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A Word From Karen 01/30/2018

IS CRITICISM AFFECTING YOUR PROGRESS?

"Don't pick on people, jump on their failures, criticize their faults--
unless, of course, you want the same treatment. That critical spirit has a 
way of boomeranging" (Matt. 7:1-2) MSG

Definition of criticism from the Oxford Dictionary: "The expression of disapproval of someone or something on the basis of perceived faults or mistakes."

In Hebrew, one word for criticism and/or a critic is biqqo^reth, (Strong's Concordance H1244) from the root word baqar (Strong's Concordance H1239).  This word is a picture of one who is inspecting you, and examining you, so as to scourge you.  

JESUS, JOHN THE BAPTIST AND CRITICISM

We have all been the critic at some time in our lives, and we have all been the object of someone else's criticism.  The truth is we must expect to be criticized.  It is not our assignment in life to please men, but to please God.

John the Baptist and Jesus were constantly criticized. "For John the Baptist came neither eating bread nor drinking wine, and you say, 'He has a demon.' The Son of Man came eating and drinking, and you say, 'Here is a glutton and a drunkard, a friend of tax collectors and sinners'" (Luke 7:33-34).  If we are still trying to please men, we are not the servant of Christ. (Gal. 1:10).  

MOSES AND CRITICISM

Moses knew first hand the effects of criticism from those closest to him; Miriam and Aaron.  Jesus says that a man's foes are they of his own household (Matt. 10:36). Behind his back they criticized Moses for marrying an Ethiopian woman, (Num. 12: 1-2), but the spirit behind that conversation was envy and jealousy of his position and power in God.   This critical spirit evoked anger from G0d and brought immediate negative consequences to Miriam (Num. 12:9-10).

The greatest danger of one with a critical spirit is how another man's progress can be interrupted (Num. 12:15-16).  This critical spirit was so dangerous, it shut the whole Hebrew camp down from journeying for seven (7) days.   Almost all criticism is malicious and motivated by anger, jealousy, envy and even a hidden agenda within the perpetrator.  One of the reasons people secretly criticize is to make their victim look incompetent, in order to advance their own position.

The Book of Romans teaches us that those who criticize are practicing the same thing they see in others.  "Therefore you are without excuse, O man, who ever you are that judges; for in that you judge another, you condemn yourself, for you who judge do the same things" ( Rom. 2:1). Being critical is a serious offence against God Himself. A critical spirit is the OPPOSITE of loving your neighbor as you love yourself.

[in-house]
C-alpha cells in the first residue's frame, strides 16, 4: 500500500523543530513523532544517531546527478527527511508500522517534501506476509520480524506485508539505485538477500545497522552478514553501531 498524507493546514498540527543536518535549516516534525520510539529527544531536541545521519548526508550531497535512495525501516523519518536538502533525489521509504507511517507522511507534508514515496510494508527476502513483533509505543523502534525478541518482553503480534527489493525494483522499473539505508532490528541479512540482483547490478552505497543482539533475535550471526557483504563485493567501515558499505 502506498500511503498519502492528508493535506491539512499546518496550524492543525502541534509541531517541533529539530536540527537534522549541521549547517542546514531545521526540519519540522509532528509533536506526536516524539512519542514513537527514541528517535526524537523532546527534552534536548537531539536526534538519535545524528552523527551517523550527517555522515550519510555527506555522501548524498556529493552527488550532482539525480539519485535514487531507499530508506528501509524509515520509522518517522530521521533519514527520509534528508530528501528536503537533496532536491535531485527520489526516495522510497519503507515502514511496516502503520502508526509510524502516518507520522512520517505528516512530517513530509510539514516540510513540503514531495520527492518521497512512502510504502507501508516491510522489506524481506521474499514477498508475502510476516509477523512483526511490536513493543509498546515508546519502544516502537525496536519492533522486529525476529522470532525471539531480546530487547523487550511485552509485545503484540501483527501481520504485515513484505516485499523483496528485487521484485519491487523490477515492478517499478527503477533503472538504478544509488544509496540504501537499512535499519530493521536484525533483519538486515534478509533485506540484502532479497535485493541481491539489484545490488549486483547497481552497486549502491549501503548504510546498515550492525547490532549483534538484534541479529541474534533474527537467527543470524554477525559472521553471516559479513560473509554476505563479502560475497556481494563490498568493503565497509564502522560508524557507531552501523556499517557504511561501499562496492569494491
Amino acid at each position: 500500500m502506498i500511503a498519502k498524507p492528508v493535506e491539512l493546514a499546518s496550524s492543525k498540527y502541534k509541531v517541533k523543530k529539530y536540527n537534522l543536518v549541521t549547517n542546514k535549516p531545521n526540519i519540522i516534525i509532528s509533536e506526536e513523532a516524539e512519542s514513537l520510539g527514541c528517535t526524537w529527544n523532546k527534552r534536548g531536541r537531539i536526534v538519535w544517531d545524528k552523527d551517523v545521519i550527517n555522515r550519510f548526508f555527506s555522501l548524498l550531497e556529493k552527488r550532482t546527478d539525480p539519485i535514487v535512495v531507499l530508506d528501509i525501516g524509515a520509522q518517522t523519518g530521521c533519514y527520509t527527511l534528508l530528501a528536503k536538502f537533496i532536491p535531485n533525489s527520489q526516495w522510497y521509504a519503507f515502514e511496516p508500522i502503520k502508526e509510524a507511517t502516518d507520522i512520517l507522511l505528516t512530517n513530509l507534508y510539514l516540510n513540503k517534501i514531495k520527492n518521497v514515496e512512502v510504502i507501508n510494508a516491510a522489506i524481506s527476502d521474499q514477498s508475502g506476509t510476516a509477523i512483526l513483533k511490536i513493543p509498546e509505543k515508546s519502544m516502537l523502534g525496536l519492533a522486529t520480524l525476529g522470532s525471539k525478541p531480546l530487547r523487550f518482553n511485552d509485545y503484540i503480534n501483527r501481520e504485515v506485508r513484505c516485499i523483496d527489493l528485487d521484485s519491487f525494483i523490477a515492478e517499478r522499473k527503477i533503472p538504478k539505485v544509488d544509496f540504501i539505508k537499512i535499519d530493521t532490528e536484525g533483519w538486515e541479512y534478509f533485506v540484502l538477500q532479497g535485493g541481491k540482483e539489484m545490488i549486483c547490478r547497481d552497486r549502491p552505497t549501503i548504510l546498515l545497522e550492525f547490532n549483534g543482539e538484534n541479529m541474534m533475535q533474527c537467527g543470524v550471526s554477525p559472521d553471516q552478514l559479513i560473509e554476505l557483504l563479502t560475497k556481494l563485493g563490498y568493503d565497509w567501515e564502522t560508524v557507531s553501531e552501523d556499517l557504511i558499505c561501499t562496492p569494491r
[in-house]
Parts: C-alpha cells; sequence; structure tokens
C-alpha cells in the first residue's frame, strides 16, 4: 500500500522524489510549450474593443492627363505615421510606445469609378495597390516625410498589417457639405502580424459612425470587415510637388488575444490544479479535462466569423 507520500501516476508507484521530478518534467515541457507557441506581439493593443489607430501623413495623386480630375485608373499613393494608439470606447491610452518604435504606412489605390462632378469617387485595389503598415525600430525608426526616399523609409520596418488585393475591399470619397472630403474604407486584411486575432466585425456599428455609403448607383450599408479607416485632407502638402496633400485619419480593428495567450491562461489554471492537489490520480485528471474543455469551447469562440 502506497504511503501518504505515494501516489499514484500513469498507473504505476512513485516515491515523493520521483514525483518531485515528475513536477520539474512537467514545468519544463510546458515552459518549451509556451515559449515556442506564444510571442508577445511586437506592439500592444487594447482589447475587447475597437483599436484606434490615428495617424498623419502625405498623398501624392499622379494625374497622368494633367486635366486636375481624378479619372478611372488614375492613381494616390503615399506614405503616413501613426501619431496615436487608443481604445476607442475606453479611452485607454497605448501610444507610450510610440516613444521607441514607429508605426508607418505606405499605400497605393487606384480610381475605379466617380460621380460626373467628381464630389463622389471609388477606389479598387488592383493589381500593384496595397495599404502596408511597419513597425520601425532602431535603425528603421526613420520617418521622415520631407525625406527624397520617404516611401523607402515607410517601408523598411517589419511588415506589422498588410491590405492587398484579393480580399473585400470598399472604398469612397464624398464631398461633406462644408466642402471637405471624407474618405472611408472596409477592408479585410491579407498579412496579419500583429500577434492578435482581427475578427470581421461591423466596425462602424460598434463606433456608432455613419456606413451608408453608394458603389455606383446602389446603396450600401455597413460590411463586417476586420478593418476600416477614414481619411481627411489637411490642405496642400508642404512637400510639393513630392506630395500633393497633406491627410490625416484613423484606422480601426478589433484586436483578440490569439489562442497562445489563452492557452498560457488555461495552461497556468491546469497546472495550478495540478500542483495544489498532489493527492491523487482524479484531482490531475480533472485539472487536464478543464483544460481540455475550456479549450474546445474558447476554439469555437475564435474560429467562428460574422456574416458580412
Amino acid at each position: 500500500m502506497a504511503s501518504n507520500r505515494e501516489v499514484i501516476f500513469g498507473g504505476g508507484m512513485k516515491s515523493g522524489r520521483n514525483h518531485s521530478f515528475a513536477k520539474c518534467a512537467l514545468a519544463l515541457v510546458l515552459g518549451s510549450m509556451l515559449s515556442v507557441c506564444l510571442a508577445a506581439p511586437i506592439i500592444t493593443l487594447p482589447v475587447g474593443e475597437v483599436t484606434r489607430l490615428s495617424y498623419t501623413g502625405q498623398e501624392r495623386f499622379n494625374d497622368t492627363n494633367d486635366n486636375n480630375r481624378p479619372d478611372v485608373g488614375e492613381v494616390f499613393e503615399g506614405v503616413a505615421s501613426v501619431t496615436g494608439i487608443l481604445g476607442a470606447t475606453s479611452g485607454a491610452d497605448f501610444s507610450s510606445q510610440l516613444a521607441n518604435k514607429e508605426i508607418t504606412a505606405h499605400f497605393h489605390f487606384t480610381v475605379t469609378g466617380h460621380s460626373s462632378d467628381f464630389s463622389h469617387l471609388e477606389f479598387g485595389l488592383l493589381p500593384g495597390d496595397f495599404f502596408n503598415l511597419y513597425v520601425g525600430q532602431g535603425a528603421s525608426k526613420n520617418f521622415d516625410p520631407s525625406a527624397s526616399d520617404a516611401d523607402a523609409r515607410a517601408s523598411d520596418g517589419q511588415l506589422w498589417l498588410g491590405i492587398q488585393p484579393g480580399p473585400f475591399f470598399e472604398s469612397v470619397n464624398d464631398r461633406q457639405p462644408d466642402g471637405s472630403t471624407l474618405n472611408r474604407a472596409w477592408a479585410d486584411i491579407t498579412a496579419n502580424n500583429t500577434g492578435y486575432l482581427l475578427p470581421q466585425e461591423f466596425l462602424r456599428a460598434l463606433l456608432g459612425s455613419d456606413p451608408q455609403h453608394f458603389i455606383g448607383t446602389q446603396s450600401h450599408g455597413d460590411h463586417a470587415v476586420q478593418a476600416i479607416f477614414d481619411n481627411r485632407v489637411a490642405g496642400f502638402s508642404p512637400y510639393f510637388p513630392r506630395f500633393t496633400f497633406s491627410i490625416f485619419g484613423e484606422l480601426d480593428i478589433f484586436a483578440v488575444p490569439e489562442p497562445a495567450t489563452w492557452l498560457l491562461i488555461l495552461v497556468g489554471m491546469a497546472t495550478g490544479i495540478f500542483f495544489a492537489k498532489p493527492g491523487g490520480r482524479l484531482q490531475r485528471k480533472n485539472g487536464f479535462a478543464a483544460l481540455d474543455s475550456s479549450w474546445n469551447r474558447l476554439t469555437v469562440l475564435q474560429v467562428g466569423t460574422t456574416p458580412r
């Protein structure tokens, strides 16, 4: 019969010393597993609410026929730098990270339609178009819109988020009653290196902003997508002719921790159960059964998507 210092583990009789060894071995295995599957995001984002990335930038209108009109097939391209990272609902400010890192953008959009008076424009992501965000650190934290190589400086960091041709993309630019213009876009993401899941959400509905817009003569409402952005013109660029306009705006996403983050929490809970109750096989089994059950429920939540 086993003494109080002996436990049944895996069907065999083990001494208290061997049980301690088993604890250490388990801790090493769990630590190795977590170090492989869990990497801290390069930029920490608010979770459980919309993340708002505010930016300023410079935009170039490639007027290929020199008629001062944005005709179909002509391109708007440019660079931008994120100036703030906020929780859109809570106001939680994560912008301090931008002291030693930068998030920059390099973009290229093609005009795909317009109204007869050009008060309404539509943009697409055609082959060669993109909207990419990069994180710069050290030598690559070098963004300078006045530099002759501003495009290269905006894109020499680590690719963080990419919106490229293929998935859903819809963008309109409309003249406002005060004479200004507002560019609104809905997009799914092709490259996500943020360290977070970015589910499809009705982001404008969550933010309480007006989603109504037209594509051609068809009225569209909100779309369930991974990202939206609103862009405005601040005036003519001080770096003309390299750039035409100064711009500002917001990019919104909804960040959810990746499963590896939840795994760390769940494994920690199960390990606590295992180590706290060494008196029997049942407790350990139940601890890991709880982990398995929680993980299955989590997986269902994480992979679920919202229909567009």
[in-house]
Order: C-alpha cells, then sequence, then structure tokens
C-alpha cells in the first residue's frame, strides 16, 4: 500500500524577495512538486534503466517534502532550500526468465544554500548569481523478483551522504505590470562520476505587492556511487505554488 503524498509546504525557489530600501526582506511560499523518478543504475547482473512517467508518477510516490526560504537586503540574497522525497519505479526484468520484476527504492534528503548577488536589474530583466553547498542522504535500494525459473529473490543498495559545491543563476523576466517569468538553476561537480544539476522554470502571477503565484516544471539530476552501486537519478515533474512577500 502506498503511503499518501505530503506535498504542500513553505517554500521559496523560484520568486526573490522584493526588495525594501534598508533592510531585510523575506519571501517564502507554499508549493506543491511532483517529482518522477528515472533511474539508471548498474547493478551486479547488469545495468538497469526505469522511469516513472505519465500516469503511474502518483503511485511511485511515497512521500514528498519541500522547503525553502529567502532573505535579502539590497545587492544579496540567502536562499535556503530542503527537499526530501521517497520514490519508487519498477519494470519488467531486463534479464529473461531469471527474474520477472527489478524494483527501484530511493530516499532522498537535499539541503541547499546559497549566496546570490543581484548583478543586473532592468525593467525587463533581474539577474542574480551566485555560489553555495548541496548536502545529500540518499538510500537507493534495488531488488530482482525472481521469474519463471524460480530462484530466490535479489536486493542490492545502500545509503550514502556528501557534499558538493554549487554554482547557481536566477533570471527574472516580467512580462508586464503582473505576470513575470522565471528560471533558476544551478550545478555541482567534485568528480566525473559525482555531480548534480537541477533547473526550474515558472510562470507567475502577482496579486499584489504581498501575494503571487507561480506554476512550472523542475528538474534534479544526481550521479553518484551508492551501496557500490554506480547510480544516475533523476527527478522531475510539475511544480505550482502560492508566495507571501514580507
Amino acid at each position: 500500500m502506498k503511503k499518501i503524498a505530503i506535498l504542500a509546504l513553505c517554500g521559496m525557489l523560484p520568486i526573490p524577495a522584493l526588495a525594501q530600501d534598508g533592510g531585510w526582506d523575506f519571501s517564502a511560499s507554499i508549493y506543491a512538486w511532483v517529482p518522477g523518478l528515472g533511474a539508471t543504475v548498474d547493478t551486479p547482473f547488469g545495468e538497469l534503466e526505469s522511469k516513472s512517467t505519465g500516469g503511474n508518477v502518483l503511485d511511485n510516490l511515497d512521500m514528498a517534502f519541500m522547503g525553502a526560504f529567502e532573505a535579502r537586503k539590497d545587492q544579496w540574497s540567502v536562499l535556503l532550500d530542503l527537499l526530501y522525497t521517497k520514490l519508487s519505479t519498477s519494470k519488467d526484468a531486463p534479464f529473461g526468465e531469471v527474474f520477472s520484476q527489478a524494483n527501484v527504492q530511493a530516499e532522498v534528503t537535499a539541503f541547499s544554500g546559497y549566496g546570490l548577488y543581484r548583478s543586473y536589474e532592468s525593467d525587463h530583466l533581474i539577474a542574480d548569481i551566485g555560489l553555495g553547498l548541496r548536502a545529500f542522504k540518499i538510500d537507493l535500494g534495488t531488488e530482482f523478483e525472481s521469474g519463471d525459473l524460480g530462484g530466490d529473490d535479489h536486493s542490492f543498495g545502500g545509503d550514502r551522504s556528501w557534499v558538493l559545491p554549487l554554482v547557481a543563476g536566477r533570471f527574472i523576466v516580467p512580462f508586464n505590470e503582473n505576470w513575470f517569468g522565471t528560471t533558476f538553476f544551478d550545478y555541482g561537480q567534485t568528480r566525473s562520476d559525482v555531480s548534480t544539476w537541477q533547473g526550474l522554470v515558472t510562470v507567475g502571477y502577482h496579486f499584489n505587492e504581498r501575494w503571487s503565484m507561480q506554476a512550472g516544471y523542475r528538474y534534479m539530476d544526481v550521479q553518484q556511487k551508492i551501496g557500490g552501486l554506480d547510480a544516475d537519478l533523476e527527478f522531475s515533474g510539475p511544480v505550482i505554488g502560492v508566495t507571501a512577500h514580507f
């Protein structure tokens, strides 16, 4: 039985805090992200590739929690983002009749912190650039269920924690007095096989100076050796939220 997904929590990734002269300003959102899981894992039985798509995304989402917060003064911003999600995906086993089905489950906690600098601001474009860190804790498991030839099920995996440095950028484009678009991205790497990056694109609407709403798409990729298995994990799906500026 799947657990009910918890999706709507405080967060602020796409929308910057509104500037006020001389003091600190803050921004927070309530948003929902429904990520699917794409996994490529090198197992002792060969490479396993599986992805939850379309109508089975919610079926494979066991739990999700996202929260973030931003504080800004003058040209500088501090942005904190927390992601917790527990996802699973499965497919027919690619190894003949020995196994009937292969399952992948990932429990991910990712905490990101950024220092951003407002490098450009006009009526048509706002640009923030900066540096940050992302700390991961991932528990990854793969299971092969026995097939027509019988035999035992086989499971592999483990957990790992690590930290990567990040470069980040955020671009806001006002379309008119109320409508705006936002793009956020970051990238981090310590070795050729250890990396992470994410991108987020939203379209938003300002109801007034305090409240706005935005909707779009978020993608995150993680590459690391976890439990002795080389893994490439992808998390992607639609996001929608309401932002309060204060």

THE APOSTLE PETER AND CRITICISM

Your very obedience to the will of God in your own life can evoke great criticism.  When the Apostle Peter went up to Jerusalem, the circumcised believers criticized him and accused him by saying "you went into a house of uncircumcised men and ate with them" (Acts 11:2-3).  Peter did not retaliate in anger or defense, but wisely responded with a spirit of humility and laid out the facts.  He was operating in direct response to the voice of God, and was criticized.

The Spirit of the LORD is cleansing His body.  " Out of the same mouth proceeds blessing and cursing.  My brothers, these things ought not so to be.  Does a fountain send forth at the same place sweet water and the bitter? (James 3:10-11).  Critical words bring great emotional wounding and have the ability to damage one's own soul.  The very word for being critical in Hebrew comes from the root baqar and consists of three letters:

Beth= house
Qoph= weapon and a hole of an axe
Resh= head

In looking at "criticism" from an Ancient Hebrew perspective, think of this the next time you are tempted to be critical.  We are now the house of God. Critical words are as a weapon, an axe wounding the head.  Your head is the vessle for your mind, which Hebraically is your soul (your heart, your will and your emotions). Again, criticizing each other is like wounding someone in the head with an ax.   That image should be enough to give us pause. 

The Holy Spirit, when asked, will empower you today to have victory over criticism, whether you are the victim of a critical spirit, or the perpetrator of the criticism.  For those who have been hurt and otherwise damaged by this evil spirit, I encourage you today to remember that God will not be mocked. "But, no weapon that is formed against you shall prosper, and every tongue that shall rise against you in judgment you shall show to be in the wrong. This [peace, righteousness, security, triumph over opposition] is the heritage of the servants of the LORD, [those in whom the ideal Servant of the LORD is reproduced];  this is the righteousness or the vindication which they obtain from Me [this is that which I impart to them as their justification], says the LORD" (Isaiah 54:17).

When we feel the temptation to be critical, there is an antidote. We must stop and examine our own selves.  Jesus said it clearly: "And why do you look on the splinter that is in your brother's eye, but do not consider the beam that is in your own eye?  Or how will you say to your brother, Let me pull the splinter out of your eye; and, behold, a beam is in your own eye? Hypocrite! First cast the beam out of your own eye, and then you shall see clearly to cast the splinter out of your brother's eye" (Matt. 7:3-5)  Let's corporately ask God to forgive us of and deliver us from this sin.   We may even discover why we are so critical of others.

Blessings and honor,

P/Karen

 

 

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